As I began to work my way through Arnold's brilliant book, I was reminded of another, The small BIG, in which Steve Martin, Noah Goldstein, and Robert Cialdini explain how and why small changes can spark big influence" in relationships with others. As they explain, their goal "has been to provide a collection of small BIGs that you could add to your persuasion toolkit. Small changes, informed by recent persuasion science that anyone...can employ to make a big difference when persuading and communicating with others." One key point is that small BIGs must be used strategically. My way of describing is that a sniper's mindset is needed rather than a carpet bomber's approach.
So, we ask, why do resolutions fail? Arnold suggests five reasons, none of which is a head-snapper:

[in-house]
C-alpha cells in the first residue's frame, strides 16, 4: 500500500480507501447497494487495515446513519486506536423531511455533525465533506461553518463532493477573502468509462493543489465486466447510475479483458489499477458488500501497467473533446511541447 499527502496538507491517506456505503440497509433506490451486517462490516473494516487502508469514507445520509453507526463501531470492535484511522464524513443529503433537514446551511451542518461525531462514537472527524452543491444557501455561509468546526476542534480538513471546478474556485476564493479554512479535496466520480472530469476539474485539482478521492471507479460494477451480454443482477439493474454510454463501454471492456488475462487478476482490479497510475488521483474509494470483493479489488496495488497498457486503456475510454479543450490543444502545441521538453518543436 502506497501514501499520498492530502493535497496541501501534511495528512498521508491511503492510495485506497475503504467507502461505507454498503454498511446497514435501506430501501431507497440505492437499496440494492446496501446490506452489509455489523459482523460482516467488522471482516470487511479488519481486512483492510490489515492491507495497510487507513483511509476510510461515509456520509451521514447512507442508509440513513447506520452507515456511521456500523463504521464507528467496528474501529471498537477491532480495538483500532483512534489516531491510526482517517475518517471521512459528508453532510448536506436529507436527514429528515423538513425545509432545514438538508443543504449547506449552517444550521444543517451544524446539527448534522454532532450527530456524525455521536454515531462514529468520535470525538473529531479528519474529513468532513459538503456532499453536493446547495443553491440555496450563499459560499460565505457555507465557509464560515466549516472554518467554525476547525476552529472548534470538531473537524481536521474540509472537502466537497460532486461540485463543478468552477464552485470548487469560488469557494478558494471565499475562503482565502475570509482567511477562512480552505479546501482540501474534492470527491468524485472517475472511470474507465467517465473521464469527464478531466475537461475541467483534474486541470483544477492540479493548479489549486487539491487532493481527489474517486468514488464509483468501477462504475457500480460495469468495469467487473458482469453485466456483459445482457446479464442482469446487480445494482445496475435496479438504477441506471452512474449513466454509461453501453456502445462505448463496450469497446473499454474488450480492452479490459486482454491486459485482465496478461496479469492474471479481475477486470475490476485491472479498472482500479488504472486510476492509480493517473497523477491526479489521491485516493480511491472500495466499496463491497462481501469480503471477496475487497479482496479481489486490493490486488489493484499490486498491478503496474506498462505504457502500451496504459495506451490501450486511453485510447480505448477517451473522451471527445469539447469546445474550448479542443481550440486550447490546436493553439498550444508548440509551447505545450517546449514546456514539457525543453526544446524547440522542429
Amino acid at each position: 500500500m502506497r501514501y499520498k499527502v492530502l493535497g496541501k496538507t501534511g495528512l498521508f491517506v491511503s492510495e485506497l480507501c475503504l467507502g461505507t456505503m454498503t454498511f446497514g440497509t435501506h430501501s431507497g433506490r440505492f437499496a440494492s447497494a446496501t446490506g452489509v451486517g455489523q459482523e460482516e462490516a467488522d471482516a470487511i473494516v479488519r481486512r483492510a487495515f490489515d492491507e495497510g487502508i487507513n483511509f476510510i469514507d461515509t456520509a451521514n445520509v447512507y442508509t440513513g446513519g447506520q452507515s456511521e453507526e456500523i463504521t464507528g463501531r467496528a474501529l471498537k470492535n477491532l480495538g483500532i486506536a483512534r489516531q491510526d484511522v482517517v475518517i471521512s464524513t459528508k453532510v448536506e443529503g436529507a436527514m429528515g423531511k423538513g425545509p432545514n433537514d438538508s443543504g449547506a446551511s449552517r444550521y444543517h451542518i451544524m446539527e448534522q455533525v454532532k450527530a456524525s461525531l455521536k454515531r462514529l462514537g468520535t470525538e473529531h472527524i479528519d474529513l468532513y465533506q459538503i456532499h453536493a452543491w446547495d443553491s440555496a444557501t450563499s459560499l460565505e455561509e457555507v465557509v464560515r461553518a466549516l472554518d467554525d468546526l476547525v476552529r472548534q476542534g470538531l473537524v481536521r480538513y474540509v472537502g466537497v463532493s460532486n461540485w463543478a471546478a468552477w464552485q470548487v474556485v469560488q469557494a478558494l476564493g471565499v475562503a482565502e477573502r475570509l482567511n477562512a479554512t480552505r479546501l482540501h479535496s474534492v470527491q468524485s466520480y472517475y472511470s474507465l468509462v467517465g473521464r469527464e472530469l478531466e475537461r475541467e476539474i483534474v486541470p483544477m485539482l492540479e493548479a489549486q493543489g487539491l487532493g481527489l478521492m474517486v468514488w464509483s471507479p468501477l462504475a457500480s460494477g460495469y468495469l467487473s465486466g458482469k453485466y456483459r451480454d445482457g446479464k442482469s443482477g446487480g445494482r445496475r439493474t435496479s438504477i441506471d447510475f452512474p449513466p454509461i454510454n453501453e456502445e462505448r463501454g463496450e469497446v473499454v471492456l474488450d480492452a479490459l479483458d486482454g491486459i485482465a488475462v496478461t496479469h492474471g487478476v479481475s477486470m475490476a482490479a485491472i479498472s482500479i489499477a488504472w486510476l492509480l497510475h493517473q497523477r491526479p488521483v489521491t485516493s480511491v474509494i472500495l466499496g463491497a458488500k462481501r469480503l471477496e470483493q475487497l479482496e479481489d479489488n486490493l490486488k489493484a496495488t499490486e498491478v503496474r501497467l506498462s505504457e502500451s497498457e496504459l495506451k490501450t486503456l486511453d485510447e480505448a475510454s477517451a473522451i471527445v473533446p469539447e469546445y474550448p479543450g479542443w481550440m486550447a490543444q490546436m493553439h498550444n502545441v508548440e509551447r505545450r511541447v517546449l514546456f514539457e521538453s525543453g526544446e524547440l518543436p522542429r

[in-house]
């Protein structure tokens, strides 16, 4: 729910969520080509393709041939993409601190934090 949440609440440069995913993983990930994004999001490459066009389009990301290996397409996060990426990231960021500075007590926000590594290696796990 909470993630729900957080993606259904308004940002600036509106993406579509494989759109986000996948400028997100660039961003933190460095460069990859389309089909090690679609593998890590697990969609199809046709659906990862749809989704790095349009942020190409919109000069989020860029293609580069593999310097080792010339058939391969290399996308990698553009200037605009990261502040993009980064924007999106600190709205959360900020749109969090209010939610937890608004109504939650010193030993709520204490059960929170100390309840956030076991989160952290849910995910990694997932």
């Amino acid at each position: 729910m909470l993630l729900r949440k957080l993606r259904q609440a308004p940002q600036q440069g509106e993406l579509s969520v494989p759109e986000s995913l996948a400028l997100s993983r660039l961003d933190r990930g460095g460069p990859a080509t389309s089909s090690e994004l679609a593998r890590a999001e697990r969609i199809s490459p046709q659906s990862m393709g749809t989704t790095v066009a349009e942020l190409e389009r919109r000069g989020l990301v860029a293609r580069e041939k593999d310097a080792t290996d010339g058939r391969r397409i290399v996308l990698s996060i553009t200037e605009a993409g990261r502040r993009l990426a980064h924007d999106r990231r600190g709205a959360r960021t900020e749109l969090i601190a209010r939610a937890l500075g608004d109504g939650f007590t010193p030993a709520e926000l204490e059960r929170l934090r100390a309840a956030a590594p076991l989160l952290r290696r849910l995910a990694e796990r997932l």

1. We make the wrong resolutions whereas microresolutions focus on doing, not being. Being different follows, rather than precedes, deliberate action.
2. We depend solely on willpower to succeed whereas a microresolution is designed to reform a precise autopilot activity and requires little willpower to succeed.
3. We're too impatient whereas, when completing microresolutions, the key to lasting transformation is not speed or force but nurture.
4. We underestimate our mental and emotional resistance to change whereas microresolutions foster self-awareness and expose the hidden attitudes that thwart success.
5. We expect to fail whereas microresolutions are easy to keep.
Just as it is so easy to make a list of resolutions, it is just as easy to make a list of reasons and key points. It is important to note that, in her Introduction and first few chapters, Arnold identifies the WHAT and then devotes most of the material that follows to explaining HOW to use microresolutions to transform a life permanently.